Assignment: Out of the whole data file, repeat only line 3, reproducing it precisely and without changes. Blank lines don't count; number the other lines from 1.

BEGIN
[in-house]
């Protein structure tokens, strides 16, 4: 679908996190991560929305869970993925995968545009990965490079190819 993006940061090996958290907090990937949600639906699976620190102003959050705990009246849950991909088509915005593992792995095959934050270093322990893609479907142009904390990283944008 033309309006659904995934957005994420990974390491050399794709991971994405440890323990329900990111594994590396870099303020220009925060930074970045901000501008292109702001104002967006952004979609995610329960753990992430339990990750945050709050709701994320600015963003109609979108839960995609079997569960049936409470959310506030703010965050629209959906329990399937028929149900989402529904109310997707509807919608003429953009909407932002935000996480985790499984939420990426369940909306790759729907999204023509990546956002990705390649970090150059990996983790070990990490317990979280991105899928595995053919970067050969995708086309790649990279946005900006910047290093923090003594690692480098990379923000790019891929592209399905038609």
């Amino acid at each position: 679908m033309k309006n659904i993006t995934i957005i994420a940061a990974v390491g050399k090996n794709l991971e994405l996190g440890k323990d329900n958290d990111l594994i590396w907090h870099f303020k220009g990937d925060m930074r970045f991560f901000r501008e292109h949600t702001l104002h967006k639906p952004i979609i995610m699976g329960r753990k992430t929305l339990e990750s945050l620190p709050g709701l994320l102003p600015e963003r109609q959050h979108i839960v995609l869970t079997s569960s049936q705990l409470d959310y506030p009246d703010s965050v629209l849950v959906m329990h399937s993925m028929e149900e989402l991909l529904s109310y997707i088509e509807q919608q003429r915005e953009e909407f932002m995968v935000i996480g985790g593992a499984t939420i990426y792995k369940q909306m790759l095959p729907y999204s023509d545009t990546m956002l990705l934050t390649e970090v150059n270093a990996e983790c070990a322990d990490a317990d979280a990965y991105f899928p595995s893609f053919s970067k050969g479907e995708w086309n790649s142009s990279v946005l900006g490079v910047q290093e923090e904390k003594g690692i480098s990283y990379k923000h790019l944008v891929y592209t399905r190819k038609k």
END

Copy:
């Amino acid at each position: 679908m033309k309006n659904i993006t995934i957005i994420a940061a990974v390491g050399k090996n794709l991971e994405l996190g440890k323990d329900n958290d990111l594994i590396w907090h870099f303020k220009g990937d925060m930074r970045f991560f901000r501008e292109h949600t702001l104002h967006k639906p952004i979609i995610m699976g329960r753990k992430t929305l339990e990750s945050l620190p709050g709701l994320l102003p600015e963003r109609q959050h979108i839960v995609l869970t079997s569960s049936q705990l409470d959310y506030p009246d703010s965050v629209l849950v959906m329990h399937s993925m028929e149900e989402l991909l529904s109310y997707i088509e509807q919608q003429r915005e953009e909407f932002m995968v935000i996480g985790g593992a499984t939420i990426y792995k369940q909306m790759l095959p729907y999204s023509d545009t990546m956002l990705l934050t390649e970090v150059n270093a990996e983790c070990a322990d990490a317990d979280a990965y991105f899928p595995s893609f053919s970067k050969g479907e995708w086309n790649s142009s990279v946005l900006g490079v910047q290093e923090e904390k003594g690692i480098s990283y990379k923000h790019l944008v891929y592209t399905r190819k038609k």